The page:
Wednesday, October 19, 2016

Anchoring Grace
By Michael

The runway was between us and that bouncy
contraption off the Plantation Resort on
Malololailai Island. Katherine and my
girls owned this thing after a week, and
spent countless hours in the resort's
pools. This is a family resort, so there
were hundreds of playmates around.
Many years ago, I heard John Otterbacher speak at the Annapolis Sailboat Show. John is the author of Sailing Grace (a riveting memoir about overcoming heart disease to go cruising) and one of the things he said during his slide presentation stuck with me. John mentioned an interesting aspect of his family’s cruising adventures: anchoring off resort properties. What made dropping the hook at these places interesting was the stark contrast between what he and the guests ashore paid per night to enjoy the same stunning view of the sunset.

It’s true. We are privileged to be able to live and travel the way we do and most places (Florida being an exception) haven’t come up with a reason or a means to charge us for being. We literally couldn’t be living and traveling the way we are, where we are, if they did come up with a way to make us pay.

But our good fortune is even magnified. Not only are we free to be wherever we are, but we’re almost always welcomed ashore to enjoy resort amenities alongside paying guests. Ironically, this is even sometimes the case at resorts where shore side access is restricted to guests. Yet, we row ashore in our dink, land in the backyard, and we’re welcomed into the fold of clean-smelling, well-attired shore people. (“Girls, remember to keep a low profile, we’re not paying guests and management was really nice to let us use the pool all day.”) And while the girls swim, we get to chatting with a guest who has barely recovered from arrival jetlag and they’re on a plane headed back home. (“It’s a shame that honeymooning couple we met last week can’t be here this week, now that the rain has stopped.”) These encounters definitely help check perspective in a way that anchoring off a city or in a deserted bay, do not.

Nowhere have we confronted this juxtaposition more than in Fiji—a nation that must have more resorts per capita than any other. And when the girls’ niece, Katherine, flew in for a short stay before school started back home, we focused our time at a few of them near Nadi.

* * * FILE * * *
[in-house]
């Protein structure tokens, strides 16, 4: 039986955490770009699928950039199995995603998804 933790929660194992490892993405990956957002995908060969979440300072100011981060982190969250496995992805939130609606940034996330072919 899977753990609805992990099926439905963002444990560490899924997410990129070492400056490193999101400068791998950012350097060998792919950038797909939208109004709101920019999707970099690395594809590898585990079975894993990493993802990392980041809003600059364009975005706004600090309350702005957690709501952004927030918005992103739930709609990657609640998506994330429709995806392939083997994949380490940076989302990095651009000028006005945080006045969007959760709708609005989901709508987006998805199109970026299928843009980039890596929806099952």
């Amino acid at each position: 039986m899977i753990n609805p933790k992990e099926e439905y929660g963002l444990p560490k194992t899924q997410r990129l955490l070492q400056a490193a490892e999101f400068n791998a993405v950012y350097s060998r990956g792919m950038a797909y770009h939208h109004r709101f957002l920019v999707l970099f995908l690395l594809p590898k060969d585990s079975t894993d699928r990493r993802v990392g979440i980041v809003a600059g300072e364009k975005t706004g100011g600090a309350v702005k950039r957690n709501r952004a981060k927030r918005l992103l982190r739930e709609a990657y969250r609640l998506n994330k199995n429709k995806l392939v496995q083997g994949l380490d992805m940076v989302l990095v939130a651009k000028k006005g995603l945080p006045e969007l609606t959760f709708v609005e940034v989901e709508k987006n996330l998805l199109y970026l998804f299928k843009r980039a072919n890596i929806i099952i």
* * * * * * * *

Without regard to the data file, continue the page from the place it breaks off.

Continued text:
We were treated like family at the Paradise resort on Taveuni Island.
This employee gave us (and the Swiss family aboard Oniva) impromptu
lessons in basket weaving.
And in case said employee reads this, I want to assure him that
this photo was just for laughs, the baskets are actually in use,
hanging from the grab rails in our cabin and keeping our
fruits and veggies fresh and accessible.

Katherine, Tyrii (from Rehua), and Frances loving
the pizza at the Musket Cove resort bar.

Watching the food prep at the Paradise Resort.

Guests at the Robinson Crusoe Island resort enjoying the sunset;
Del Viento is anchored just outside the frame.

Anchored off Namotu Island resort, Katherine and Frances looking on.

Rehua and Del Viento kids at Musket Cove.
(courtesy Audrie Vueghs)

A very touristy, and very fun, show at the Robinson Crusoe resort.

At the Robinson Crusoe resort.

Still at the Robinson Crusoe resort.

You guessed it


  1. I don't know how it took us four months to realize that you don't actually have to stay at a marina to use their facilities. Just last week, we waited out Matthew anchored outside a marina that let us use their dinghy dock, laundry, wifi (broadcasting to the boat!), showers and courtesy car for $10. Magic!!

  2. Absolutely, the resort we anchored off at Tahaa was 1300 Euros per night for a bungalow on stilts. We used their WiFi to find this out!
    Fun to see Tyrii and Aeneas in your pictures, they're in Vanuatu now.
    Ravi was born the day you left us the delicious chocolate bake. It was great as midnight feasts whilst in the hospital since dinner was at 4pm and breakfast 8.30! Yum. I'm sure it helped my milk get going!


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